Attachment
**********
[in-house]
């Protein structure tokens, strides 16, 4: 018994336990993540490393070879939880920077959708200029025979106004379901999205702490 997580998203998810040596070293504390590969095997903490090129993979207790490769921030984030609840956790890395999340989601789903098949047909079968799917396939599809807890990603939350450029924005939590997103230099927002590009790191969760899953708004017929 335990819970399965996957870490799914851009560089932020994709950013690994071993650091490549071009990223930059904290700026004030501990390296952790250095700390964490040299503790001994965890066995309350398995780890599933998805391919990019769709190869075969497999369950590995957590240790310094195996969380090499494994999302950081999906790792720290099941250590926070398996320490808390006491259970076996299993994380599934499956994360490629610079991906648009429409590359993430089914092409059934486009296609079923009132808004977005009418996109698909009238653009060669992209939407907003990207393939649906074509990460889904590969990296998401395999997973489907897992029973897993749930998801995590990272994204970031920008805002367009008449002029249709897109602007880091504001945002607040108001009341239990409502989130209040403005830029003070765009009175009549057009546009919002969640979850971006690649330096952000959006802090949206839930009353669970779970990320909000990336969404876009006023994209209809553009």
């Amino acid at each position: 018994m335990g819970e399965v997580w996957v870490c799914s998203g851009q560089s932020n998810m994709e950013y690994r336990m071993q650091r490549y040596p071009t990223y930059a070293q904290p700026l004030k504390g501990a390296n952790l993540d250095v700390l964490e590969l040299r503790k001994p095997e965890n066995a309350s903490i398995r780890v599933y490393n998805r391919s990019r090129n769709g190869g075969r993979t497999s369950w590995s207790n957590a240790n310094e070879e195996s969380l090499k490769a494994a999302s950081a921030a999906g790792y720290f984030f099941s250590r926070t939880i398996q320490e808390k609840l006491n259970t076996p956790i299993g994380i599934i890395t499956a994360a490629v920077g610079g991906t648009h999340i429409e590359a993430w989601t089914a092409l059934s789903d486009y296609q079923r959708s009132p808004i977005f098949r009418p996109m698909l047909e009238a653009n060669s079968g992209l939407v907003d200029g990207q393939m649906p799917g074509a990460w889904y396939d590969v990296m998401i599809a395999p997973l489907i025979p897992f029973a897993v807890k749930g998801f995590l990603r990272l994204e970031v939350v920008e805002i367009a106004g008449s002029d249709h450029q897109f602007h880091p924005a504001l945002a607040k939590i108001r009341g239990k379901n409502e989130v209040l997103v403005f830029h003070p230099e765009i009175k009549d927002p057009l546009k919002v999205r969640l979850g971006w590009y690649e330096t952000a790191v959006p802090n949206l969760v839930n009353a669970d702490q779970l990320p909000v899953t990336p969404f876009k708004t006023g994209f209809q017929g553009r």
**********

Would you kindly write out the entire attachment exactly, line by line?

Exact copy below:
[in-house]
């Protein structure tokens, strides 16, 4: 018994336990993540490393070879939880920077959708200029025979106004379901999205702490 997580998203998810040596070293504390590969095997903490090129993979207790490769921030984030609840956790890395999340989601789903098949047909079968799917396939599809807890990603939350450029924005939590997103230099927002590009790191969760899953708004017929 335990819970399965996957870490799914851009560089932020994709950013690994071993650091490549071009990223930059904290700026004030501990390296952790250095700390964490040299503790001994965890066995309350398995780890599933998805391919990019769709190869075969497999369950590995957590240790310094195996969380090499494994999302950081999906790792720290099941250590926070398996320490808390006491259970076996299993994380599934499956994360490629610079991906648009429409590359993430089914092409059934486009296609079923009132808004977005009418996109698909009238653009060669992209939407907003990207393939649906074509990460889904590969990296998401395999997973489907897992029973897993749930998801995590990272994204970031920008805002367009008449002029249709897109602007880091504001945002607040108001009341239990409502989130209040403005830029003070765009009175009549057009546009919002969640979850971006690649330096952000959006802090949206839930009353669970779970990320909000990336969404876009006023994209209809553009």
């Amino acid at each position: 018994m335990g819970e399965v997580w996957v870490c799914s998203g851009q560089s932020n998810m994709e950013y690994r336990m071993q650091r490549y040596p071009t990223y930059a070293q904290p700026l004030k504390g501990a390296n952790l993540d250095v700390l964490e590969l040299r503790k001994p095997e965890n066995a309350s903490i398995r780890v599933y490393n998805r391919s990019r090129n769709g190869g075969r993979t497999s369950w590995s207790n957590a240790n310094e070879e195996s969380l090499k490769a494994a999302s950081a921030a999906g790792y720290f984030f099941s250590r926070t939880i398996q320490e808390k609840l006491n259970t076996p956790i299993g994380i599934i890395t499956a994360a490629v920077g610079g991906t648009h999340i429409e590359a993430w989601t089914a092409l059934s789903d486009y296609q079923r959708s009132p808004i977005f098949r009418p996109m698909l047909e009238a653009n060669s079968g992209l939407v907003d200029g990207q393939m649906p799917g074509a990460w889904y396939d590969v990296m998401i599809a395999p997973l489907i025979p897992f029973a897993v807890k749930g998801f995590l990603r990272l994204e970031v939350v920008e805002i367009a106004g008449s002029d249709h450029q897109f602007h880091p924005a504001l945002a607040k939590i108001r009341g239990k379901n409502e989130v209040l997103v403005f830029h003070p230099e765009i009175k009549d927002p057009l546009k919002v999205r969640l979850g971006w590009y690649e330096t952000a790191v959006p802090n949206l969760v839930n009353a669970d702490q779970l990320p909000v899953t990336p969404f876009k708004t006023g994209f209809q017929g553009r």